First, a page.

Fumes from spray oven cleaners are easily inhaled into the lungs. These products contain lye and sodium hydroxide (household bleach), which are corrosive. They can irritate the eyes and burn the skin upon contact. When combined with other cleaning products, some oven cleaners can even produce chloramine gases, which can lead to lung injury.

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9. Bleach

Bleach is among the most common cleaning and disinfection products used because it kills many viruses and bacteria. But bleach is also corrosive and can cause skin irritation and cell death. It can be especially dangerous if mixed with ammonia and toilet bowl cleaners, according to the National Institutes of Health. If mixed, chlorine gas, an asphyxiant, is released, and this can be deadly is large doses. Even mixing bleach with vinegar can release the toxic chlorine gas.

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10. Big TV screens

The bigger the better, right? Not so much. The right TV screen size largely depends on the dimensions of the room, not your personal desire for a movie theater experience at home. You should be sitting between 8 and 10 feet away from the screen, or at a distance that is at least five times the screen’s width. The TV should also be at eye level or lower to prevent neck as well as eye strain, which can lead to blurred or double vision as well as headaches.

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11. Scented candles

The problem with scented candles is in the wax. Most candles are made from paraffin, a petroleum byproduct. When burned, the wax can release harmful VOCs, including benzene, which is a carcinogen. When scented candles are burned, they give off very small particles that make their way into our blood and organs, potentially causing breathing and cardiovascular problems.

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12. Furnaces

Like most heating systems, furnaces pose two major risks — carbon monoxide poisoning and fire, according to the U.S. Consumer Product Safety Commission. Make sure the furnace in your home is serviced by a professional at least once a year. Keep fire extinguishers near furnaces and make sure you have a carbon monoxide detector, just in case.

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13. Air conditioners

It often feels like we can’t make it through the summer without air conditioners. But they need to be properly used and maintained. Otherwise, they pose a serious health risks, especially when mold grows inside, according to Consumer Reports. Mold exposure can cause nasal stuffiness, throat irritation, coughing or wheezing, and eye and skin irritation, according to the Centers for Disease Control and Prevention. Make sure you clean the AC filters frequently and the coils at least once a year.

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14. Juice blenders

You can accidentally cut your finger in a blender, but this is not very common. A problem most people may not realize with juice blenders is that they are not cleaned often enough. You need to clean the bottom thoroughly. There is a gasket that collects food particles and where bacteria and mold can stay and grow.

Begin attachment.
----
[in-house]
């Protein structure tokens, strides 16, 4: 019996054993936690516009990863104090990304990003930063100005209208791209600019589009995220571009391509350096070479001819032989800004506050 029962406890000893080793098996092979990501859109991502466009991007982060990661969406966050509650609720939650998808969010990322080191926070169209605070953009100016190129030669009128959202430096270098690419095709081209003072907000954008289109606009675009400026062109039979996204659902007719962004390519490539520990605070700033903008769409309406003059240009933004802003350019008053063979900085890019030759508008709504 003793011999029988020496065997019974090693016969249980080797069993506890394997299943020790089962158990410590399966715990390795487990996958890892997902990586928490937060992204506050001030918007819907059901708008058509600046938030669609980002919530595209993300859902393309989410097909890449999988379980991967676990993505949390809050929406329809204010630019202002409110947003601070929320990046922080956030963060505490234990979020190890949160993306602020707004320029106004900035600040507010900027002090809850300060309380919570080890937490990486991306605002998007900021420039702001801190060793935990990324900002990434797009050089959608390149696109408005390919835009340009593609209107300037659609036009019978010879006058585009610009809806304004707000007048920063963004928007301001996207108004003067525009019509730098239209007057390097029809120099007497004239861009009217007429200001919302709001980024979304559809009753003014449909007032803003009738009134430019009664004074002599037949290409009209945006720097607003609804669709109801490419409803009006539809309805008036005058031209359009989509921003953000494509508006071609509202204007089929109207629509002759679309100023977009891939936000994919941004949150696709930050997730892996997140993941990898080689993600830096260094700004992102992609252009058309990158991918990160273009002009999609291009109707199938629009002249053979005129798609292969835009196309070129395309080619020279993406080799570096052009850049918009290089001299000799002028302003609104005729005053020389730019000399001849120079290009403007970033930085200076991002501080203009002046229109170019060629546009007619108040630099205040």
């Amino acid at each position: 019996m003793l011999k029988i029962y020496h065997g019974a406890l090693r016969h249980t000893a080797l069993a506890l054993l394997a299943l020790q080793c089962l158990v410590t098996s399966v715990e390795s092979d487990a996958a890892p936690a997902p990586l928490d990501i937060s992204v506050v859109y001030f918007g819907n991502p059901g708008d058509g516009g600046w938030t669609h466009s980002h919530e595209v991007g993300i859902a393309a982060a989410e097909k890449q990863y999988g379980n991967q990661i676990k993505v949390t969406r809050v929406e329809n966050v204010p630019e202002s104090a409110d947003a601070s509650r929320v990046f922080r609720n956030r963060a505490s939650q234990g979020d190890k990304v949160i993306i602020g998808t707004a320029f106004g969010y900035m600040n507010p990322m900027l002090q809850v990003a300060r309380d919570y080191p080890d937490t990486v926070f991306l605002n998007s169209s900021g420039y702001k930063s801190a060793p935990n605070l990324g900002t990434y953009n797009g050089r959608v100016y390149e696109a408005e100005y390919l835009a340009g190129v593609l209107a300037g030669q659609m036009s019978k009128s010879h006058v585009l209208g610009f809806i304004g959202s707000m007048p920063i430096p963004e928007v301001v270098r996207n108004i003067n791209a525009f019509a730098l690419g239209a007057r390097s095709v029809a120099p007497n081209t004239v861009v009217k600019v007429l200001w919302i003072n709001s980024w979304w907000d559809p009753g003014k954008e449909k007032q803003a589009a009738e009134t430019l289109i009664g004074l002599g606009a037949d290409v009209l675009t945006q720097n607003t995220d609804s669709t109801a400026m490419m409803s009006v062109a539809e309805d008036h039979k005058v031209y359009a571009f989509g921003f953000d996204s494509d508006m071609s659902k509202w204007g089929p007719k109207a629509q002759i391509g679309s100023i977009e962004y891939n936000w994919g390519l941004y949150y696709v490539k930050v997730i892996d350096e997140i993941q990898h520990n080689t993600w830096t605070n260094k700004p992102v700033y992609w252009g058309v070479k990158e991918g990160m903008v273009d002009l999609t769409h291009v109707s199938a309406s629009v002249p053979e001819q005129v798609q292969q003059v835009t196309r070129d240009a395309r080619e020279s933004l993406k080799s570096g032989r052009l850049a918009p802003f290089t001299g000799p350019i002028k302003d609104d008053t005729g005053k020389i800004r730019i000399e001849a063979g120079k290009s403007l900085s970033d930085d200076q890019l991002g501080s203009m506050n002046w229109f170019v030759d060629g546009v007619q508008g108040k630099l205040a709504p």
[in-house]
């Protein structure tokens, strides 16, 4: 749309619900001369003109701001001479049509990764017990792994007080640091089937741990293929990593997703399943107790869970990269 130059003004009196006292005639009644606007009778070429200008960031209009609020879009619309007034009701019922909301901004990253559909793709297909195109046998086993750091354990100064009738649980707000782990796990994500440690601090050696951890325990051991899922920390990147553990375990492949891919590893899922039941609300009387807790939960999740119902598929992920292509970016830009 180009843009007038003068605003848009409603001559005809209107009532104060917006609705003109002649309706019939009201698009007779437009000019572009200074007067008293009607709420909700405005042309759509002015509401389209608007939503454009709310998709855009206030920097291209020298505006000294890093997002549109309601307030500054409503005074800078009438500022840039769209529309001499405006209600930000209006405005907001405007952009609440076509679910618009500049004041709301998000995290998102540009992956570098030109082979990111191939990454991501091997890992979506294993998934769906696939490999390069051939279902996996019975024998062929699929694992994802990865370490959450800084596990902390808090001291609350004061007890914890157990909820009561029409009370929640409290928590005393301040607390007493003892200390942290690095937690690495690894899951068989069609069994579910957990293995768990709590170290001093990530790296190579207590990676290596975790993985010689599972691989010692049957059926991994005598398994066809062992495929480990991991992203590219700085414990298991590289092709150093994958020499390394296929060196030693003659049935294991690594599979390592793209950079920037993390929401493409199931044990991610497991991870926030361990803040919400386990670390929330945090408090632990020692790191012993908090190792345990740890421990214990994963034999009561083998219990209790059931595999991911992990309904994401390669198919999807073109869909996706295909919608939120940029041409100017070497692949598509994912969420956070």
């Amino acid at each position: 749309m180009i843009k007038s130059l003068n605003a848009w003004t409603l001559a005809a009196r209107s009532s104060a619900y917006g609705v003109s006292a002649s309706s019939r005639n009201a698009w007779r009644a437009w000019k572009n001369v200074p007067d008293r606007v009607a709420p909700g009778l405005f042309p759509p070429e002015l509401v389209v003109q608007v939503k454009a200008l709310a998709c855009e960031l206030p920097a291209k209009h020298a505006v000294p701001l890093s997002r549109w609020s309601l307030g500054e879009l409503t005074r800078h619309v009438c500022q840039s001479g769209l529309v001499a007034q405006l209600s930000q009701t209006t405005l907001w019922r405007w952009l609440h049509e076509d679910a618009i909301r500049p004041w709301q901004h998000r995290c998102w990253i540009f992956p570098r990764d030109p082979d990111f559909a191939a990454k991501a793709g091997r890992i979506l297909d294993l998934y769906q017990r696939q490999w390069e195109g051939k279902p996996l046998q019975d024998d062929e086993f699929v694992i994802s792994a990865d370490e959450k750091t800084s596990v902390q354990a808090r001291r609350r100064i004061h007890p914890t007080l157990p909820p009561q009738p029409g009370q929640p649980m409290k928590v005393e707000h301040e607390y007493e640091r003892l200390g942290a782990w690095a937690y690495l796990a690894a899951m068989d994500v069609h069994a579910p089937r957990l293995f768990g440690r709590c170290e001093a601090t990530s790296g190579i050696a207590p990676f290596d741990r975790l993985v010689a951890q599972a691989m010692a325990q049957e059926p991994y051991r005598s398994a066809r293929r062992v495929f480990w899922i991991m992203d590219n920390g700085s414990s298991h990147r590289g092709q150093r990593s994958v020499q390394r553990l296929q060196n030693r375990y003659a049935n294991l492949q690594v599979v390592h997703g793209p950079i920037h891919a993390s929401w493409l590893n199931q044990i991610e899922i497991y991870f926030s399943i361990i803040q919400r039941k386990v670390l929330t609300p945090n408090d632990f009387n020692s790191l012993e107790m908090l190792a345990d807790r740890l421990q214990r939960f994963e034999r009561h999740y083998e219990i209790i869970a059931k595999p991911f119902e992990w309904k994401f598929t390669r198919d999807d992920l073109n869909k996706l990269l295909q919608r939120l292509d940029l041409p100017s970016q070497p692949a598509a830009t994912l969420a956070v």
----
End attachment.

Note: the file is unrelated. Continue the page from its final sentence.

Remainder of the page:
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15. Non-stick cookware

Non-stick cookware are made with Teflon, the commercial name for a chemical known as polytetrafluoroethylene (PTFE). Perfluorooctanoic acid (PFOA), another chemical, is used to make Teflon. Although little amount of PFOA ends up in the final non-stick pots and pans, whatever amount makes it in the body can stay there for a long time, according to the American Cancer Society, and can potentially increase the risk of certain cancers. Exposure can occur when pans are overheated or scratched. As a result of growing concerns over the long-term effects of PFOA, companies are phasing it out of production.

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16. Grills

About 70% of adult Americans have a grill at home, according to the National Fire Protection Association. But they are a significant fire hazard. Between 2013 and 2017, there were an average of 10,200 home fires involving grills, hibachis, or barbecues per year. Gas grills accounted for most of the fires. The most common problems with them were leaks and breaks.

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17. Portable generators

No one is denying the importance of portable generators during prolonged power outages, but generators need to be properly stored and used. Otherwise, in addition to being fire hazards, portable generators can pose a risk of carbon monoxide poisoning and electrocution. Portable generators were the cause of most carbon monoxide deaths involving engine-driven devices between 1999 and 2012.

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18. Dish sponge

Dish sponges are dirtier than toilets, with more than 10 million bacteria residing in every square inch of this kitchen necessity. A 2017 study found that even after sterilizing it, 362 kinds of bacteria remained in the sponge. While most of the bacteria found were not harmful, some could cause serious infections. These included E. coli, salmonella, and staphylococcus. Wash and change your kitchen sponges frequently.

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19. Antibacterial soap

Plain soap and water are enough, according to the Food and Drug Administration (FDA). There simply isn’t enough scientific evidence to prove that antibacterial soaps are more effective at cleaning your hands. Over the years, the FDA has banned at least 20 antibacterial additives and ingredients found in over-the-counter soaps. Some because there is no proof they are safe after long-term exposure, and some may even be potentially carcinogenic. Another reason for avoiding antibacterial soaps is that these soaps can make bacteria resistant to antibiotics.

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20. The couch

The couch is very tempting, especially after a long day at work. Many people just want to sit down, watch TV, and relax. But then you risk not getting off the couch for hours. And sitting is the new smoking, as they say. People who sit too much are at higher risk of heart disease, dementia, diabetes, and cancer. There are some signs you may be having one of these serious health problems.